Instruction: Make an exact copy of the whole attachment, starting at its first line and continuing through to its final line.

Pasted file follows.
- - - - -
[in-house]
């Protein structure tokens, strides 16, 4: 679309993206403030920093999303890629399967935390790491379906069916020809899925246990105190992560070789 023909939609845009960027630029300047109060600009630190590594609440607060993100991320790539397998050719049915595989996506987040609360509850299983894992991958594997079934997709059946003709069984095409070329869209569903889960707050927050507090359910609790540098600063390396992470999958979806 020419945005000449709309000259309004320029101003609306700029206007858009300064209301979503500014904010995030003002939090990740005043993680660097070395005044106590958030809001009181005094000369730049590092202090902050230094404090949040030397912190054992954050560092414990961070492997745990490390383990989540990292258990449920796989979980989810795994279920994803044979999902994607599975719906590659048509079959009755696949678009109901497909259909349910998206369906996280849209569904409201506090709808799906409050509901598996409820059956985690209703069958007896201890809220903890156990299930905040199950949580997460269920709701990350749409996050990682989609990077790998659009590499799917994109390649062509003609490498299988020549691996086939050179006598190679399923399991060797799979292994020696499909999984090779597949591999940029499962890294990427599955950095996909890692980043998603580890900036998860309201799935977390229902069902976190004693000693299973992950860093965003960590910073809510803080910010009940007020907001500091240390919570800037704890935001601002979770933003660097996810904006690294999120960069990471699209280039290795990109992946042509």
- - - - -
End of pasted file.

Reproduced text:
[in-house]
């Protein structure tokens, strides 16, 4: 679309993206403030920093999303890629399967935390790491379906069916020809899925246990105190992560070789 023909939609845009960027630029300047109060600009630190590594609440607060993100991320790539397998050719049915595989996506987040609360509850299983894992991958594997079934997709059946003709069984095409070329869209569903889960707050927050507090359910609790540098600063390396992470999958979806 020419945005000449709309000259309004320029101003609306700029206007858009300064209301979503500014904010995030003002939090990740005043993680660097070395005044106590958030809001009181005094000369730049590092202090902050230094404090949040030397912190054992954050560092414990961070492997745990490390383990989540990292258990449920796989979980989810795994279920994803044979999902994607599975719906590659048509079959009755696949678009109901497909259909349910998206369906996280849209569904409201506090709808799906409050509901598996409820059956985690209703069958007896201890809220903890156990299930905040199950949580997460269920709701990350749409996050990682989609990077790998659009590499799917994109390649062509003609490498299988020549691996086939050179006598190679399923399991060797799979292994020696499909999984090779597949591999940029499962890294990427599955950095996909890692980043998603580890900036998860309201799935977390229902069902976190004693000693299973992950860093965003960590910073809510803080910010009940007020907001500091240390919570800037704890935001601002979770933003660097996810904006690294999120960069990471699209280039290795990109992946042509």